Making trans* rights visible

This law will help make visible how repression and prejudice against the entire collective of trans* people including travestis, transsexuals and transgenders, affected and still affects their entire existence. Wayar notes, “We were unable to study, or to work; we missed feeling loved and respected, building our identity with and in self-esteem; we could not have a photo collection with our peers at primary or secondary school, we have not been able to be selected for raising the flag at school or as the ‘best mate’ in class….. Let us start by saying that there are experiences shared by all persons, which have been completely denied to us. The pain this causes grows exponentially if we add the systematic persecution and harassment we suffered at the hands of the national and provincial police and security forces.”

Even though police edicts have been repealed almost completely, many provinces still have Misdemeanor and/or Contraventional Codes that are used to arbitrarily arrest people to check their police records. The Argentinean LGBT Federation mentioned in a report that these codes have already been challenged nationally and internationally in criminal law doctrine and also in human rights struggles against discrimination and repression.[4]

Wayar says that Argentineans still need to discuss several issues, including, what lies behind doctrines or beliefs that “certain individuals are potentially criminal by their very nature, because of their skin color, race, religion, sexuality, sexual or gender choices. This is still unclear for our society; there has not been enough awareness-raising. We hope to open this discussion so we are all aware and ready so if any political party or conservative sectors wants to go back to the past we will have a firm voice to say ‘No’”.

The proposed law is likely to be discussed in May by the Finance and the Human Rights commissions in Parliament. Wayar explains that these commissions will work with MPs to develop the strictly juridical and legal language and to decide how compensation claims will be administratively processed. “The idea is that you only need to show your police record to receive compensation; if anyone - individual or institution- doubt the validity of the claim, they have the responsibility to provide the evidence of the disputation”.

Wayar and other activists are preparing for meetings with public officers to share their testimonials. They are also planning to lobby MPs mainly on a one-on-one basis: “We have discussed it with the key blocs, so we think if they vote per bloc we will win, but we also know that the blocs give their members ‘freedom of conscience’ to vote as they see fit, so the strongest lobbying will be done with individual MPs”.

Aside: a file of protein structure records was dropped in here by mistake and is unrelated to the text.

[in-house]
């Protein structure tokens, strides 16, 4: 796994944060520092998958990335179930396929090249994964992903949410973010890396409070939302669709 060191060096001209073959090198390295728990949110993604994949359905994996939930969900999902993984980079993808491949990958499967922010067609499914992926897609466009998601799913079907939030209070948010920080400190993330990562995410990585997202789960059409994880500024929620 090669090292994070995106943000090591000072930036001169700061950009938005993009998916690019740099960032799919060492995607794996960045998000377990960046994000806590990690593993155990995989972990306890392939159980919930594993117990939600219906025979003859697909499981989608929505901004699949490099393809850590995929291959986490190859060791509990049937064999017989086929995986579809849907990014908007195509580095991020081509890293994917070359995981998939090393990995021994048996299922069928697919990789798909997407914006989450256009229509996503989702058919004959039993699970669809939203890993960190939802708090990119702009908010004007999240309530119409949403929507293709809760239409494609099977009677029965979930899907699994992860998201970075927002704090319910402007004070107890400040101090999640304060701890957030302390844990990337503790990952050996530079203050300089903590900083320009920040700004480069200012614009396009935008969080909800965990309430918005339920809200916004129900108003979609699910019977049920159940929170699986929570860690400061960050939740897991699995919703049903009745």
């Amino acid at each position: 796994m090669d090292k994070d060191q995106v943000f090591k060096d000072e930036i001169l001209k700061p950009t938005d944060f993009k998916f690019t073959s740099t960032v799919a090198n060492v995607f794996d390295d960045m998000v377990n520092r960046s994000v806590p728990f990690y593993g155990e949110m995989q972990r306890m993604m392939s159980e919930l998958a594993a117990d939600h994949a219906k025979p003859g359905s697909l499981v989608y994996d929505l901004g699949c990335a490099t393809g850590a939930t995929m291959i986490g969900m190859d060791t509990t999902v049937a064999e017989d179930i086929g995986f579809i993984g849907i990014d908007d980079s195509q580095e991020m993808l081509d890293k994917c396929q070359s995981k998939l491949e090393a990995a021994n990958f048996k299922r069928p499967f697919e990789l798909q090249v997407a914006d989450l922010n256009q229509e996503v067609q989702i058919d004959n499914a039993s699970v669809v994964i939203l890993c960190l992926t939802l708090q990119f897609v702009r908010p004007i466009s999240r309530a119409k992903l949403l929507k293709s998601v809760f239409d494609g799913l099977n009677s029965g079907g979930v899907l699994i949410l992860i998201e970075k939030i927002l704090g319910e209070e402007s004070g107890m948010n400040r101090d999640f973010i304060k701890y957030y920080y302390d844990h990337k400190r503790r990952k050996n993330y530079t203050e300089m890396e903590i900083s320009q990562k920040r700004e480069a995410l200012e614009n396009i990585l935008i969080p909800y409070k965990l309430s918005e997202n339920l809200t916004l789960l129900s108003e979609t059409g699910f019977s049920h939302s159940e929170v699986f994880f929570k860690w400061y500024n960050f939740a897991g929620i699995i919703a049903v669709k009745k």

* Trans activists use the * symbol to reflect the broad range of gender identities and expressions present in their communities, beyond "female" and "male" ones.


[1] Marlene Waya is member of the group Futuro Trans, and Director of El Teje, -she is an art educator, social psychologist and communicator.

[2] Abogad*s por los Derechos Sexuales (ABOSEX, Lawyers for Sexual Rights), and trans organizations Asociación de Lucha por la Identidad Travesti y Transexual (ALITT), FUTURO TRANSGENÉRICO and MAL (Movimiento Antidiscriminatorio de Liberación – Anti discriminatory Liberation Movement).

[3]The writer and activist Nestor Perlongher explained in an article written during the last dictatorship that “The so-called police edicts – that are not exactly laws by political internal regulations – allow officers to arrest any person under suspicion of prostitution, homosexuality, idleness, alcoholism, etc. and keep her or him in jail up to 30 days in Buenos Aires and 90 in Cordoba without a judge intervening”.

[4] “Report on Misdemeanor and/or Contraventional Codes of the provinces of Argentina and the Autonomous city of Buenos Aires and the discrimination and repression against gays, lesbians, bisexuals and trans*

Latin America